As a bonus, it would be nice to have a solution where you are able to know the number at a given sequence position without needing to walk through the sequence to that position.

Note: if you want a good starting set of LFSR tap locations for maximum-length LFSRs (ones that generate the whole register population without repeating once), this link is quite good and has a huge number of tap locations per register size (up to 32 bits, anyway).

Also please note that I've seen many questions closely related to my question and shuffling/LFSR, but none of them exactly relate to what I'm after (predictable shuffle of arbitrary size linear sequence). Or at least as far as I have been able to understand them, anyway.

I've recently been looking into Linear Congruential Generators, which seem promising, but I haven't been able to get them to work yet. Rather than sitting on the question further I'll ask it, and post the answer if I figure it out and they work.

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2 Answers 2

up vote 2 down vote accepted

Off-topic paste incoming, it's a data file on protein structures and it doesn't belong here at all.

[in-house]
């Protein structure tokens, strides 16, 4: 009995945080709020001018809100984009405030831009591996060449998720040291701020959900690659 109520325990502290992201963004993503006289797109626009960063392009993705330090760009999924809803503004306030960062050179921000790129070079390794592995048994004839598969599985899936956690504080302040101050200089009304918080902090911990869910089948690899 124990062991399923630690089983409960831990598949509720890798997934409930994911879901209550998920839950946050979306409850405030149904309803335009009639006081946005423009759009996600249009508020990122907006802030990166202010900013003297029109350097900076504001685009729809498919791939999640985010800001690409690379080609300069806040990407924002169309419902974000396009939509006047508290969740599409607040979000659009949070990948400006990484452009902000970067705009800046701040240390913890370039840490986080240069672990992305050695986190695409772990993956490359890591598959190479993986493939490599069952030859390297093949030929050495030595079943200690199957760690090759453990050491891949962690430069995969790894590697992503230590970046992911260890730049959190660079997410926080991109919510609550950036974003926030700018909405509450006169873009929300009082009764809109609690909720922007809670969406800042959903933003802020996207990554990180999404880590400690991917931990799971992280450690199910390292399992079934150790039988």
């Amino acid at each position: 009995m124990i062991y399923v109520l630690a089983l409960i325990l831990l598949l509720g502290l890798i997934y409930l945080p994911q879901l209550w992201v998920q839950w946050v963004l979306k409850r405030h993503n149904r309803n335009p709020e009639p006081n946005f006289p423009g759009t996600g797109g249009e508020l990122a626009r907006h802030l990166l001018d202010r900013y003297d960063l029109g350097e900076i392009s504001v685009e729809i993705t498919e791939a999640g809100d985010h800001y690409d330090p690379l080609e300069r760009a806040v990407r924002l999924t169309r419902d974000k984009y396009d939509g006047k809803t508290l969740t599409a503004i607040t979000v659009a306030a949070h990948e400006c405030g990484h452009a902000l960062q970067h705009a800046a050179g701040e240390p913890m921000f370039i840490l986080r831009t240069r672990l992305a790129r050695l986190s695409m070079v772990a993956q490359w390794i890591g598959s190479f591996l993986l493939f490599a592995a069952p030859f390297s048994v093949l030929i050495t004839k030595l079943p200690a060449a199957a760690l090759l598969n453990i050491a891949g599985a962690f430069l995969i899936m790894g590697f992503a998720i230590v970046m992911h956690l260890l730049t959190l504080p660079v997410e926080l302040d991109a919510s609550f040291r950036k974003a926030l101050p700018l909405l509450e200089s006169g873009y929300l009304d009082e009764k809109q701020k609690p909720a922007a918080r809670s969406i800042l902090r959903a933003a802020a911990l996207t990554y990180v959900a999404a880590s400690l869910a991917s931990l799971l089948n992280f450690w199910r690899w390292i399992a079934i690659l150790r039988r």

I've actually written about this before: Secure Permutations with Block Ciphers. In a nutshell:

  1. Yes, you can use an LFSR to generate permutations with a length that's a power of 2. You can also use any block cipher. With a block cipher, you can also find the element at index n, or the index for element n.
  2. To generate a permutation with arbitrary length l, create one with the smallest power of 2 length greater than l. When you want to find the nth permutation element, apply the permutation function, and if it generates a number outside the desired range, apply it again; repeat until the number is in the acceptable range.

The number of iterations required for step 2 will average no more than 2; the worst case is high, but extremely unlikely to occur.